If capital withdrawals were made during the first ten years (which some people adopt as a strategy to avoid a huge tax bill at year ten), then because there is no 'anniversary rate' to apply, these have to be calculated on a different basis.

In such an instance, the notional rate of IHT is calculated by taking the amount of immediate IHT chargeable upon entry (if any), then calculating it proportionately based upon the number of quarters since the creation of the trust.

An important point to note is that the 'exit charge' rate is calculated upon the nil-rate band at the date of the capital withdrawal, not the date of the initial lifetime transfer. Effectively, a notional rate is calculated based upon the lifetime transfer (even if it has already been taxed at the lifetime rate), the number of quarters since that date, and the size of the withdrawal / distribution.

If there was no charge upon entry, there will be no tax upon withdrawal during the first ten years. Lets give a new example, assuming that the new lifetime transfer into the trust was £300,000, and a capital withdrawal of £25,000 was made at the start of year five when the IHT Threshold was £275,000, the calculation would be based on 20 quarters, therefore:

Initial calculation of 20% of [£300,000 - £275,000] = £5,000

then:

[£5,000 / £300,000] x 100% = 1.667%

Finally,

[20/40] x 30% x 1.667% = 0.25%

This equates to a tax payment of 0.25% of £25,000 = £62.50

NOTE: You could infer that if there is no tax or minimal tax upon entry, it may be advantageous to make significant capital withdrawals and payments from the Trust Property, especially when the ten-year charge is looming.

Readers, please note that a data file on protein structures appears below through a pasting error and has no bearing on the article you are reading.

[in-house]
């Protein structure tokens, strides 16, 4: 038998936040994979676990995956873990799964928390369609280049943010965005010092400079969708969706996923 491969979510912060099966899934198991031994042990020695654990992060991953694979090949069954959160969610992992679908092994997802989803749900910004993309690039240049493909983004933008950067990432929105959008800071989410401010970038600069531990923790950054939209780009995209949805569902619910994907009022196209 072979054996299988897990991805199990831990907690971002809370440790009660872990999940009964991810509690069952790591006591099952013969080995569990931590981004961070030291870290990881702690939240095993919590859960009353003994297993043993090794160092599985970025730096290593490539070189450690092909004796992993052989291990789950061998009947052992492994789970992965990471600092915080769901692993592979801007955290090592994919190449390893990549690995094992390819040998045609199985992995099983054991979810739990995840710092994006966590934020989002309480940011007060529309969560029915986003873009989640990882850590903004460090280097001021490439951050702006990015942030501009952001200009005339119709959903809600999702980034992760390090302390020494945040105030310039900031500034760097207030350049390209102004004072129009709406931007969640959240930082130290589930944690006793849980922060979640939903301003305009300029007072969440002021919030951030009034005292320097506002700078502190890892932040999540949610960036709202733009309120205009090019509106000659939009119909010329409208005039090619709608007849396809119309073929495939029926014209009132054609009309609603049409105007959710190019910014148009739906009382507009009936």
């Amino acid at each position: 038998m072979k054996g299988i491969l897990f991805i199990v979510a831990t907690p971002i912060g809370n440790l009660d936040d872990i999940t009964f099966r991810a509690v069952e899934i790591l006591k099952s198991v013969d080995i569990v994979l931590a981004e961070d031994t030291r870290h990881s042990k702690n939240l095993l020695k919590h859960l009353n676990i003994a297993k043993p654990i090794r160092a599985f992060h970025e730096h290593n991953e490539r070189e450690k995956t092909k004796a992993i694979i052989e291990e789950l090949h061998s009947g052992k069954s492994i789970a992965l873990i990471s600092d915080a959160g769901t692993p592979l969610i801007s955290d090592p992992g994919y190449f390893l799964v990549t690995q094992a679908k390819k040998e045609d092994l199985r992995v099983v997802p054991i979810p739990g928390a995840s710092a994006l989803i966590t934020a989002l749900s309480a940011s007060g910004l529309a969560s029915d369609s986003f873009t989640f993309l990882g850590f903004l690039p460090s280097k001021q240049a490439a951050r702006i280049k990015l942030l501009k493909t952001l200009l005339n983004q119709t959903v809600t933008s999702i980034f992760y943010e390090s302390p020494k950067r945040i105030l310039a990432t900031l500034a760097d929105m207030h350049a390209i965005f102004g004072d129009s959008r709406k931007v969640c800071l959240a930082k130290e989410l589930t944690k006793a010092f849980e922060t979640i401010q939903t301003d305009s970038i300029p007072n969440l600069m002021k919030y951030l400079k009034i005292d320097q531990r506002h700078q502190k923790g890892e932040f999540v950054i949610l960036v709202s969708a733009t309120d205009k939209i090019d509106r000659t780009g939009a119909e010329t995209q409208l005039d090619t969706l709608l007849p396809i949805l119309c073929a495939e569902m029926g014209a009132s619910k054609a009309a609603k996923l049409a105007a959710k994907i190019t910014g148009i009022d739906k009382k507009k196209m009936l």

Lets assume that a lifetime transfer is made, and it attracts no lifetime IHT on entry. Subsequent capital withdrawals will not attract any liability to IHT, and if the value of the trust property (taking into account the previous withdrawals) is below the nil-rate band in force at the tenth anniversary, no IHT will be paid at that point, and there may be no further IHT upon subsequent withdrawals. Therefore, you may infer that these trust structures can still provide valid IHT planning opportunities, despite recent press comment to the contrary. The trick will be to effectively use each seven-year cycle to 'push' assets (at the value of the then current nil-rate band) out of your estate. However, if you are considering using such a method as part of your tax planning, we recommend that you seek independent Financial Advice or Tax advice. Getting this sort of planning wrong can seriously hurt your wealth.

The calculator is split into three areas. The first is to calculate the ten-year anniversary charge. The second is to calculate exit charges after the ten-year anniversary, and the third is to calculate exit charges in the first ten years. This sequence is followed, as it allows you to use figures calculated for the anniversary charge within the other calculations - however, the other options can be used independently, as long as the appropriate figures are entered.

Next to most options is an information button that will give additional help on each specific input item in question.

To perform a calculation, you MUST enter the amount of the lifetime transfer, your unused nil-rate band allowance at the time the transfer, the IHT Threshold (or projected IHT Threshold) at the tenth anniversary, and the value of the trust property (or projected value) at the tenth anniversary.